This large ground squirrel can reach over 20 inches in body length, with a tail almost as long. It has a mottled pattern of white specks on a grayish to brown back, with a long, bushy tail and a white eye ring. The short ears stick up over the head. It is found throughout New Mexico, Southwestern Texas, Arizona, and southern Colorado, Utah, and Nevada.

Rock squirrels have a polygynous social structure, living in colonies where a single dominant male mates with several females and protects them and his juvenile offspring. This social structure is also seen in the highly social hoary marmots of the high mountain alpine country. They may hibernate during very cold winters, though hibernation is not absolute and individuals may emerge on warmer winter days and become active. They are also known to become dormant in their burrows, termed estivation, during very hot spells in summer.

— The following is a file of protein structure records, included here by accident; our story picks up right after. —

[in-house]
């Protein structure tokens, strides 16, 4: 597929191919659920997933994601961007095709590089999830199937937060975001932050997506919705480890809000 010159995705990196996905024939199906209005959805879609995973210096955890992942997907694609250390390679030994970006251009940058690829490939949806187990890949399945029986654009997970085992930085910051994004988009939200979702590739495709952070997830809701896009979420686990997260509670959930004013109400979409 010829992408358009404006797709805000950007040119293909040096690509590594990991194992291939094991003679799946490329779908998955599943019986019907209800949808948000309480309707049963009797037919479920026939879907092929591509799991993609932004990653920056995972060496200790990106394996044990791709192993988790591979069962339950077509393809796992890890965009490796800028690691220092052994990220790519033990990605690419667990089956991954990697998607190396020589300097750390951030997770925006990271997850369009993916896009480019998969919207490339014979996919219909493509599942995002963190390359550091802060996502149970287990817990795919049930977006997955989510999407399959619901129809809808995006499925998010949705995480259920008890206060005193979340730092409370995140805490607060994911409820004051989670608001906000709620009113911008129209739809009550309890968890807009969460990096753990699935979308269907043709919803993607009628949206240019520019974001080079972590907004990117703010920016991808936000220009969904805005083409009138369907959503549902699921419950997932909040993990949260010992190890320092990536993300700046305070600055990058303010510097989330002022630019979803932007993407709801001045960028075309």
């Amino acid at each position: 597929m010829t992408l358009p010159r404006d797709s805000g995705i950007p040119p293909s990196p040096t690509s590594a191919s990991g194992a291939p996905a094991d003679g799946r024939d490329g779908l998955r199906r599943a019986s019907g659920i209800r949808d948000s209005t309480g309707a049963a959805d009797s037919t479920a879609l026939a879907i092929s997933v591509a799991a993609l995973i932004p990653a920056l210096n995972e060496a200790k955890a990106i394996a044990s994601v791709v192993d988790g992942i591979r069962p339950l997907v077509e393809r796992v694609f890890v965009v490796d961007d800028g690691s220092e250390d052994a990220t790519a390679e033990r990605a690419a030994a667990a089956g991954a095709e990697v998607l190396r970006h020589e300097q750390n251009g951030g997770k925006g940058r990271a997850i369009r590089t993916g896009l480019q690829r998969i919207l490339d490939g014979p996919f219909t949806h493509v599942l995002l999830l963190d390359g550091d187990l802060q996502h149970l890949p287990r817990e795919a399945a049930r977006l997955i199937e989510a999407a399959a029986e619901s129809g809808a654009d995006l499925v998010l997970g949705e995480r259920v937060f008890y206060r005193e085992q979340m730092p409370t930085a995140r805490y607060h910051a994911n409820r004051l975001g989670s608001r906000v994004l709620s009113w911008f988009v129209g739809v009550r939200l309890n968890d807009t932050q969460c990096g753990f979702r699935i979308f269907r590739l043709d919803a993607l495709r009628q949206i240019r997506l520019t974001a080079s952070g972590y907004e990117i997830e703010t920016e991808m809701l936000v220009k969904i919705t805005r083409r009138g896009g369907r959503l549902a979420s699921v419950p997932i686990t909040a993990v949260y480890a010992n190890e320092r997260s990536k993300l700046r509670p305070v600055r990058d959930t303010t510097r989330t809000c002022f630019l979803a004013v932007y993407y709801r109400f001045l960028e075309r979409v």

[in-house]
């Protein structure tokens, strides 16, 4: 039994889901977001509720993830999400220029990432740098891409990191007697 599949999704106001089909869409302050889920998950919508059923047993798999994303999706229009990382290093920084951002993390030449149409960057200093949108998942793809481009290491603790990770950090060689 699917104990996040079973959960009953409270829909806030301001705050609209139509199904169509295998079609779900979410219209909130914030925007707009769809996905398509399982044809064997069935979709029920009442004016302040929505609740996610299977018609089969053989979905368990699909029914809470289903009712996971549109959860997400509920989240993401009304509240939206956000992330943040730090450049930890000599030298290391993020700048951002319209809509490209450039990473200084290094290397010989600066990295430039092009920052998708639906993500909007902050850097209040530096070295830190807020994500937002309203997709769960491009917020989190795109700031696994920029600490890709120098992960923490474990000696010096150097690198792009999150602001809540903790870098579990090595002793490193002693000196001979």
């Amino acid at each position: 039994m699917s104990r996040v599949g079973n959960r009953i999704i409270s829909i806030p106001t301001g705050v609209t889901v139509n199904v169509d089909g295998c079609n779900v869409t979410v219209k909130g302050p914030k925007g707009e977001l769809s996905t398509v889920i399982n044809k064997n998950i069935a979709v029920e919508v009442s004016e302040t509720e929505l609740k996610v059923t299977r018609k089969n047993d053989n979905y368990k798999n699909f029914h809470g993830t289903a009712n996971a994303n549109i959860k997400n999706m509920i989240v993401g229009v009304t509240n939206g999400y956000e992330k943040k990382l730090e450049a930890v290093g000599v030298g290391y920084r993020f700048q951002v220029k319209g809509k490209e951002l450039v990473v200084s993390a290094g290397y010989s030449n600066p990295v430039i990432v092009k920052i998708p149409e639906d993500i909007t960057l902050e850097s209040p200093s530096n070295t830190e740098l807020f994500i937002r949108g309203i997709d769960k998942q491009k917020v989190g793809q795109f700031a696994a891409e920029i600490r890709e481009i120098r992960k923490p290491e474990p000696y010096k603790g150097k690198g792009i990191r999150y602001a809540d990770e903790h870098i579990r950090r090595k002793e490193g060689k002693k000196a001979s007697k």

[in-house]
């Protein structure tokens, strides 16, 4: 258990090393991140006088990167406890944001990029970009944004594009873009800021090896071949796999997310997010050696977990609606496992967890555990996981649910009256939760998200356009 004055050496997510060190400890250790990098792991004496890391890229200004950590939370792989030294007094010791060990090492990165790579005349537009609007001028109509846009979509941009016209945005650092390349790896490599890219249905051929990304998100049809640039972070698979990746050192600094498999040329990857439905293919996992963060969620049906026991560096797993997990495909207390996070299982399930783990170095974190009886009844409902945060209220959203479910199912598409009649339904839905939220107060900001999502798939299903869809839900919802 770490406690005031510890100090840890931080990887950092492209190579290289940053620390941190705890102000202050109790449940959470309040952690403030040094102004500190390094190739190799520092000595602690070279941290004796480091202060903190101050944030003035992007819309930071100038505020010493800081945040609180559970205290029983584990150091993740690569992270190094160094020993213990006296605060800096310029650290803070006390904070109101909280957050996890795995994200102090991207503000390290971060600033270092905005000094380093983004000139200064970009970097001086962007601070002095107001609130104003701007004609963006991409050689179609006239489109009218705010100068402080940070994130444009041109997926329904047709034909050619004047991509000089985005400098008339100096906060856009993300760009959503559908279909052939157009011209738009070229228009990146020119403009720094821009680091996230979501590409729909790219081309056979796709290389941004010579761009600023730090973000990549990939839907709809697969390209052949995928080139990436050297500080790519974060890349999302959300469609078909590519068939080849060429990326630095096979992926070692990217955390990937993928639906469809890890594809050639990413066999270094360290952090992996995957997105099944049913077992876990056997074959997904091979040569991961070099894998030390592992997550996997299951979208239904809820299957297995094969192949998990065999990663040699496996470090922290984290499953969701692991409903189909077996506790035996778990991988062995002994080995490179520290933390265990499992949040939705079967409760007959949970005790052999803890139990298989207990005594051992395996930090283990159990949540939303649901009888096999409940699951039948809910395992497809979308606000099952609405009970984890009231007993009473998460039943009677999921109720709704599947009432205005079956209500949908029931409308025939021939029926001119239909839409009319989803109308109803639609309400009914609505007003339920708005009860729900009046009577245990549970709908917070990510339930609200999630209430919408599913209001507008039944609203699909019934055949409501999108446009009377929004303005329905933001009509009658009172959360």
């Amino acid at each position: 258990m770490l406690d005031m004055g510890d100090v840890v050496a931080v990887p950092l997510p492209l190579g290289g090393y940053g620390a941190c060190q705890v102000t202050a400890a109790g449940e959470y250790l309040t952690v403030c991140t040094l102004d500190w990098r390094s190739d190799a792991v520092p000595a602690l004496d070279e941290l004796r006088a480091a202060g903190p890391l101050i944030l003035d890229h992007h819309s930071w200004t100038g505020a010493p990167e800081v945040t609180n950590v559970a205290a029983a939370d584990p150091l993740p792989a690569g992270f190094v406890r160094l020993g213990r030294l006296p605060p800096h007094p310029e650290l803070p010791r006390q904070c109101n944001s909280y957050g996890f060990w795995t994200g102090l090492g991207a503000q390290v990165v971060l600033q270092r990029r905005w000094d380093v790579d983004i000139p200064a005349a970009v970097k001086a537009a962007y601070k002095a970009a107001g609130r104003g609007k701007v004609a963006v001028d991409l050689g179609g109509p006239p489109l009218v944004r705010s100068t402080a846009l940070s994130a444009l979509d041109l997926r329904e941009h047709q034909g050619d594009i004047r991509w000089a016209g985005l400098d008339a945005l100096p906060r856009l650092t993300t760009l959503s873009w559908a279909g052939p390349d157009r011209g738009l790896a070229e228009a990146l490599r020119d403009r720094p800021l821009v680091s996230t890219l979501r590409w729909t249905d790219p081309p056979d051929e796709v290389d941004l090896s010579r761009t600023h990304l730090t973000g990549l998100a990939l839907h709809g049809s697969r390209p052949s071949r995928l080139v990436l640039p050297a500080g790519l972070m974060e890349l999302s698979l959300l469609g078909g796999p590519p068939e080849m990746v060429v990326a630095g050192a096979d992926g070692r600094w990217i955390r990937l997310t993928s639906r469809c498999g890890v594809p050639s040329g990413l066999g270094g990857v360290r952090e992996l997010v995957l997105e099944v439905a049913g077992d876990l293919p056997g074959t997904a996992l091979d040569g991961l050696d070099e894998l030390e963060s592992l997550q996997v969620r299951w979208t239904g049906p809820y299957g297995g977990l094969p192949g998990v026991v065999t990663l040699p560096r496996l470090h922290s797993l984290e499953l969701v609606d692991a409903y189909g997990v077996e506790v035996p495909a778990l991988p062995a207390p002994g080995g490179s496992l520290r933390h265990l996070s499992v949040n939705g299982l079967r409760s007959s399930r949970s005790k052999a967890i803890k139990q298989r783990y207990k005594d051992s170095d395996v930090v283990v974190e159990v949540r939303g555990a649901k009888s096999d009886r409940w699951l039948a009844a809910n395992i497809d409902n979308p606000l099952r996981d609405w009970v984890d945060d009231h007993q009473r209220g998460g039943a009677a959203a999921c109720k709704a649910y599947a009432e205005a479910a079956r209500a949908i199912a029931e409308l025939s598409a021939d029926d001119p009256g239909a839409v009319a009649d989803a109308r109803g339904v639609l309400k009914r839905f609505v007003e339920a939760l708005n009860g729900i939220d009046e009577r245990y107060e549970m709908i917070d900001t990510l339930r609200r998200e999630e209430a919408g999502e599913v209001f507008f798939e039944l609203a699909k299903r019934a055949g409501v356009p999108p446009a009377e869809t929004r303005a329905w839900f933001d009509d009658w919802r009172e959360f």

Female rock squirrels produce two litters of from 3 to 9 young each year, one in the spring and a second in late summer. They dig burrow systems where they take refuge and store food supplies. They are primarily vegetarians but can also be viewed as omnivores, as their varied diet includes leaves, seeds, nuts, fruits, and grasses, as well as insects, earthworms, and even small vertebrate animals, such as nestling birds. These squirrels are well adapted to living in dry environments. They are able to go up to several months without fresh water, relying on moisture contained in their foods.

They frequently climb into trees and shrubs to bask and avoid ground predators. A wide array of predators take Rock squirrels, including foxes, coyotes, bobcats, hawks and eagles, raccoons, badgers, and snakes, not to mention domestic cats and dogs. Rock squirrels generally escape predators by taking refuge in burrows, but they may also bluff charge an attacker or toss leaf litter at the opponent. They also have alarm calls that warn other colony members of danger. Populations of Rock squirrel are considered to have a stable conservation status.